Racquetball offers fun fitness alternative

by Bridget Chapman

Peter Kluch, Assistant Photo Editor

With the extensive amount of fitness options provided by San Diego State’s Aztec Recreation Center, racquetball may be overlooked as one of the prime amenities. It is a sport that requires quick feet and a knack for avoiding wall collisions.

Enclosed by four walls, each player uses a short-handled racket to hit a small rubber ball. Unlike other racket sports, this one does not involve a net and the walls, floor and ceiling are fair playing surfaces.

Located in Peterson Gym, the six courts are a short walk across the street from the ARC. An ARC membership covers the cost for rackets, balls and goggles.

ARC Racquetball Lead and Ladder Supervisor Hayden Slaught believes the sport is a legitimate workout. “It’s one of the best cardio workouts you can get,” Slaught said. “Be prepared to sweat a lot because it’s hard.”Racquetball consists of quick lateral movements and back-and-forward movements, which are ideal for anyone looking to increase overall speed.

Because of its differences from other sports, Slaught advises participants to review the rules prior to play. Rules can be found online and are posted throughout the facility for the players’ convenience.

If there is any confusion reguarding the regulations of the sport, Slaught is happy to explain the game.

Reservations for a court are not required, but are accepted for same-day play. Slaught recommends reserving a court because throughout the past few weeks, the courts have been booked.

Ladder tournaments run throughout the semester and are open to everyone. Thereare tournaments for beginning, intermediate and advanced levels. Each player has the ability to move throughout the three skill levels and can challenge another player three spots ahead to replace his or her ranking.

The ladder tournament is realistic for students because it is a self-run program, meaning the players contact one another to schedule matches around their availability. At the end of the semester, winners receive prizes consisting of racquetball gear. According to Slaught, the first place winner of the previous tournament was awarded a high-end sport bag and a $200 racket.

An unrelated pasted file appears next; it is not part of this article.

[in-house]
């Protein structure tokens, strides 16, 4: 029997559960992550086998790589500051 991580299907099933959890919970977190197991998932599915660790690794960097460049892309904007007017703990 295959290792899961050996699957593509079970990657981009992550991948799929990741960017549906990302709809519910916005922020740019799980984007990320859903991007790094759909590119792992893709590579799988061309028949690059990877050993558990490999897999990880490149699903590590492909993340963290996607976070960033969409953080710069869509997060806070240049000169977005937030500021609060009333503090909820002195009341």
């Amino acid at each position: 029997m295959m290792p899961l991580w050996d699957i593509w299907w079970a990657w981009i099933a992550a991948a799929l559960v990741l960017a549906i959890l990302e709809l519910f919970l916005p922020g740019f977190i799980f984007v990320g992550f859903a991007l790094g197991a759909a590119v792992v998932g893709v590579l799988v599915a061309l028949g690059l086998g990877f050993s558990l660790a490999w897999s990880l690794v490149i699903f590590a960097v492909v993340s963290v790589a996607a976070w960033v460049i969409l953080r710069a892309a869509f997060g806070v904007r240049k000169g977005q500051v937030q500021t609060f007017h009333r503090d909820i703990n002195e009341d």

After learning about the accessibility of these courts, I decided to take a friend and play a game for myself. The fast-paced nature of the game was quite enjoyable and a great way to accelerate my heart rate. Before 15 minutes had passed we were breaking a sweat.

The entire game felt like a combination of tennis and dodgeball with never-endingintensity. Once we adapted, we went through a slow transition from laughing at our coordination flaws to focusing on the correct execution of our hits. We were quick to decide we need to play more often.When we stepped into the hallway to take a much needed water break, I couldn’t help but notice a young man in the room next to us demonstrating great expertise playing a game of his own.

I found out this skilled acquetball player was SDSU freshman Daniel Fregoso. He discussed his love for the sport during his high school years in Calexico and relishes the game because “it’s fun, fast, and good exercise.”

For anyone interested in becoming a racquetball enthusiast, Fregoso recommends to “practice and not get hit by the ball.” I can personally adhere to these pieces of advice after my first experience with the game.

Registration for the ladder tournament is available on the ARC’s website.